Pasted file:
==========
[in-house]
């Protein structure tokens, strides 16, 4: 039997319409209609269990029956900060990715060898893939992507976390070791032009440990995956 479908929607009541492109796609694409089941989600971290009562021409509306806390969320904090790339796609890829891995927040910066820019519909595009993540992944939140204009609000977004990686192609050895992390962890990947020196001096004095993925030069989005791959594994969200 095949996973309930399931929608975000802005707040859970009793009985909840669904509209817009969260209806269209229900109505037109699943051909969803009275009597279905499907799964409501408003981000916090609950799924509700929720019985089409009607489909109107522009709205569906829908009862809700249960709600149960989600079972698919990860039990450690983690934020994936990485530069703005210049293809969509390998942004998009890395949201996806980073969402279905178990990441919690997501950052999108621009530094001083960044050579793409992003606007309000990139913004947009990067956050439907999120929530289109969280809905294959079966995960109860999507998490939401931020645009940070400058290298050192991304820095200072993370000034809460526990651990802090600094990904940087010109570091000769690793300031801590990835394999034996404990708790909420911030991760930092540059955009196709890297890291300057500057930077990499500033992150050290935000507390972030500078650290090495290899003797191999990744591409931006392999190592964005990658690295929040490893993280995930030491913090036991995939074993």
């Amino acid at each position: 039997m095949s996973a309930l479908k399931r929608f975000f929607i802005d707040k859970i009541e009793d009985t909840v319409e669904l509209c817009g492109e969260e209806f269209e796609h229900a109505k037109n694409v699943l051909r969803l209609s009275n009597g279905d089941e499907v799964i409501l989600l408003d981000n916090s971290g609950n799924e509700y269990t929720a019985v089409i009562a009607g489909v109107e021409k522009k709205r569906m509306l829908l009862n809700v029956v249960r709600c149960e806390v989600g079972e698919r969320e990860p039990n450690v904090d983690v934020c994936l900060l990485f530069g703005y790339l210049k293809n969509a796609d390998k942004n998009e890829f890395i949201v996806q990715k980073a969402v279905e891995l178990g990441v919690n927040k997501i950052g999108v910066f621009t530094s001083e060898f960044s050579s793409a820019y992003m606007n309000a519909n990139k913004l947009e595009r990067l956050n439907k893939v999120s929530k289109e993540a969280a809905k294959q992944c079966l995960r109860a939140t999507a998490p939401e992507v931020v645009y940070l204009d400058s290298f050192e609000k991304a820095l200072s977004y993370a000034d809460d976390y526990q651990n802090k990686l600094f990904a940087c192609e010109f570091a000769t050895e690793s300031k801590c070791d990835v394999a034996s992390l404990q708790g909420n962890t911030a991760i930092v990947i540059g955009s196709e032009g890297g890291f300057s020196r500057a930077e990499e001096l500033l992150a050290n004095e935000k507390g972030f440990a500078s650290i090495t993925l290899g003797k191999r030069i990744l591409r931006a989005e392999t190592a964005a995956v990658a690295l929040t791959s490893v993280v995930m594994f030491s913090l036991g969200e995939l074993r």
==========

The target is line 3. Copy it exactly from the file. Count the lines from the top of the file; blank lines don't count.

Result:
């Amino acid at each position: 039997m095949s996973a309930l479908k399931r929608f975000f929607i802005d707040k859970i009541e009793d009985t909840v319409e669904l509209c817009g492109e969260e209806f269209e796609h229900a109505k037109n694409v699943l051909r969803l209609s009275n009597g279905d089941e499907v799964i409501l989600l408003d981000n916090s971290g609950n799924e509700y269990t929720a019985v089409i009562a009607g489909v109107e021409k522009k709205r569906m509306l829908l009862n809700v029956v249960r709600c149960e806390v989600g079972e698919r969320e990860p039990n450690v904090d983690v934020c994936l900060l990485f530069g703005y790339l210049k293809n969509a796609d390998k942004n998009e890829f890395i949201v996806q990715k980073a969402v279905e891995l178990g990441v919690n927040k997501i950052g999108v910066f621009t530094s001083e060898f960044s050579s793409a820019y992003m606007n309000a519909n990139k913004l947009e595009r990067l956050n439907k893939v999120s929530k289109e993540a969280a809905k294959q992944c079966l995960r109860a939140t999507a998490p939401e992507v931020v645009y940070l204009d400058s290298f050192e609000k991304a820095l200072s977004y993370a000034d809460d976390y526990q651990n802090k990686l600094f990904a940087c192609e010109f570091a000769t050895e690793s300031k801590c070791d990835v394999a034996s992390l404990q708790g909420n962890t911030a991760i930092v990947i540059g955009s196709e032009g890297g890291f300057s020196r500057a930077e990499e001096l500033l992150a050290n004095e935000k507390g972030f440990a500078s650290i090495t993925l290899g003797k191999r030069i990744l591409r931006a989005e392999t190592a964005a995956v990658a690295l929040t791959s490893v993280v995930m594994f030491s913090l036991g969200e995939l074993r």